KABUL, Afghanistan, AP -Hundreds of people protested in Afghanistan on Monday against a court’s decision to drop a case against a man who converted from Islam to Christianity, while an official said discussions were underway to determine when he would be released.
Officials said the case was dropped Sunday partially because of concerns that Abdul Rahman is mentally unfit to face trial. The move also followed strong pressure from Western governments.
Prosecutors have said they want doctors to examine Rahman, but they have not confirmed that he would be released. Prosecutor Sarinwal Zamari said state attorneys were working on the case Monday and an announcement would be made later in the day. He declined to elaborate.
An Afghan official closely involved with the case told The Associated Press that the 41-year-old would be released, but authorities were debating how and when it would be done.
The official, who spoke on condition of anonymity because of the sensitivity of the case, had earlier said that a decision may be made by Monday and that Rahman would not have to remain in jail while prosecutors investigate whether to bring another case against him to the courts.
Rahman is being held at Kabul’s notorious high-security Policharki prison. He was moved there Friday after inmates at a police detention facility reportedly threatened him.
A warden at Policharki said Rahman was still at the jail Monday, detained in a concrete cell by himself.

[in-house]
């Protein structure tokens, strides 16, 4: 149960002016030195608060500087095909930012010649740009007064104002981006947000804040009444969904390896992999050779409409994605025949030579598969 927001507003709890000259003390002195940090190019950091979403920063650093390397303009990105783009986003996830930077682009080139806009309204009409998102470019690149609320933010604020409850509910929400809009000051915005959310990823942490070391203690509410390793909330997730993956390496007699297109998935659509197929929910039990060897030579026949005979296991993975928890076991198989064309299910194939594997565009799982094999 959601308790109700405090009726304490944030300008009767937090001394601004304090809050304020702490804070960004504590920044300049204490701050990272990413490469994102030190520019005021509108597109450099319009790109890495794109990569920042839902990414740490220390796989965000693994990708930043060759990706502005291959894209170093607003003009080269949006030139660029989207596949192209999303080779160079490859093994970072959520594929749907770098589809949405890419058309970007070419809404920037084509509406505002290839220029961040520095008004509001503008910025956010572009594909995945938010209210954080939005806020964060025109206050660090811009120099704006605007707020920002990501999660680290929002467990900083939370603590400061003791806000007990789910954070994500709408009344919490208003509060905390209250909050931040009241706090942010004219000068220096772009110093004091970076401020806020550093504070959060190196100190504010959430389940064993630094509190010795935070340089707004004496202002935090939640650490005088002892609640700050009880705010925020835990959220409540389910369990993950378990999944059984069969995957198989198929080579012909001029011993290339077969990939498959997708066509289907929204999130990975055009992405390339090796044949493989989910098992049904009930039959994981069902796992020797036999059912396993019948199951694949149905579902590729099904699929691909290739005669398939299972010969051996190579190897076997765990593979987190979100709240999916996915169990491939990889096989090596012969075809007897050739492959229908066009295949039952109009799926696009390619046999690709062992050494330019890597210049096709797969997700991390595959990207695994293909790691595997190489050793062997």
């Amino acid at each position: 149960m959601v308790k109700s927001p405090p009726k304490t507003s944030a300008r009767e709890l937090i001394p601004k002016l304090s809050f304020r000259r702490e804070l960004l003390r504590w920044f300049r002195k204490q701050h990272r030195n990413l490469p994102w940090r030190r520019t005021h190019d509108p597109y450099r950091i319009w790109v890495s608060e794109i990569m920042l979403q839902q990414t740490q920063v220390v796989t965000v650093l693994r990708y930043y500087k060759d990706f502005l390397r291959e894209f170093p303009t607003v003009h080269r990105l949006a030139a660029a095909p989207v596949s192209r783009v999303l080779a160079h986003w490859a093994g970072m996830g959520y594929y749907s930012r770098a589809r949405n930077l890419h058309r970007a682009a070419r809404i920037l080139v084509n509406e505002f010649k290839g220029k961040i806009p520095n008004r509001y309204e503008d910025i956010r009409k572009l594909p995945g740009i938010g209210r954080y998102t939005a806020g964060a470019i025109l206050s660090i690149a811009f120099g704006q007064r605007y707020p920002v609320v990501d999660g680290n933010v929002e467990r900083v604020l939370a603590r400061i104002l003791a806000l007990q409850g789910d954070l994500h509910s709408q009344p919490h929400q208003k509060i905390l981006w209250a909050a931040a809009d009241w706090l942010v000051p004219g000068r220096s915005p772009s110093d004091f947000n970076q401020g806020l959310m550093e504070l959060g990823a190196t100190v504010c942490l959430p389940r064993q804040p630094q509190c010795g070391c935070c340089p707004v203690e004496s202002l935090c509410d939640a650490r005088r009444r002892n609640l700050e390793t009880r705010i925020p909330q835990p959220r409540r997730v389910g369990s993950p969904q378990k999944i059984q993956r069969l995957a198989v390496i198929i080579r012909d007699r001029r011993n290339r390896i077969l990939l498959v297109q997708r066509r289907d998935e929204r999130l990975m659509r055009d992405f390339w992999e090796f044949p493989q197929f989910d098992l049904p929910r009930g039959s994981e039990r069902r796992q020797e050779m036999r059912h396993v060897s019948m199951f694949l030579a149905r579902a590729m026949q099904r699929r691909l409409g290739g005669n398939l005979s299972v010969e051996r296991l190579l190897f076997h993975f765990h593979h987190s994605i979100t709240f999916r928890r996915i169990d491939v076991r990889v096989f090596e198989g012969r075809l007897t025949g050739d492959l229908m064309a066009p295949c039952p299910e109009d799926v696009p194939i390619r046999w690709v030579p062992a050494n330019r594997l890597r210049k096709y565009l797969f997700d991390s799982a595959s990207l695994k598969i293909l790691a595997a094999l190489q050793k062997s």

Muslim clerics have threatened to incite Afghans to kill Rahman if he is freed, saying that he is clearly guilty of apostasy and deserves to die.
Monday’s protest ended peacefully about two hours after it started in the northern city of Mazar-i-Sharif, said police commander Nasruddin Hamdrad. The protesters chanted “Death to Bush!” and other anti-Western slogans, while the police stood guard.
Authorities have barred journalists from seeing Rahman. But on Sunday, officials gave an AP reporter an exclusive tour of Policharki, which houses some 2,000 inmates, including about 350 Taliban and al-Qaida militants.
Prison warden Gen. Shahmir Amirpur said Rahman had been asking guards for a Bible but they had none to give him. “He looks very calm. But he keeps saying he is hearing voices,” Amirpur said.
A senior guard said inmates and many guards had not been told of Rahman’s identity because of fears they might attack him.
But Amirpur vouched for the prisoner’s safety. “We are watching him constantly. This is a very sensitive case so he needs high security.”
Rahman’s case set off an outcry in the United States and other nations that helped oust the hard-line Taliban regime in late 2001 and provide aid and military support for Afghan President Hamid Karzai. President Bush and others have insisted that Afghanistan protect personal beliefs.
A Supreme Court spokesman, Abdul Wakil Omeri, said the case had been dismissed because of “problems with the prosecutors’ evidence.” He said several of Rahman’s relatives testified he is mentally unstable and prosecutors have to “decide if he is mentally fit to stand trial.”
Rahman was being prosecuted for converting to Christianity 16 years ago while working as a medical aid worker for an international Christian group helping Afghan refugees in Pakistan. He was arrested last month after police discovered him with a Bible.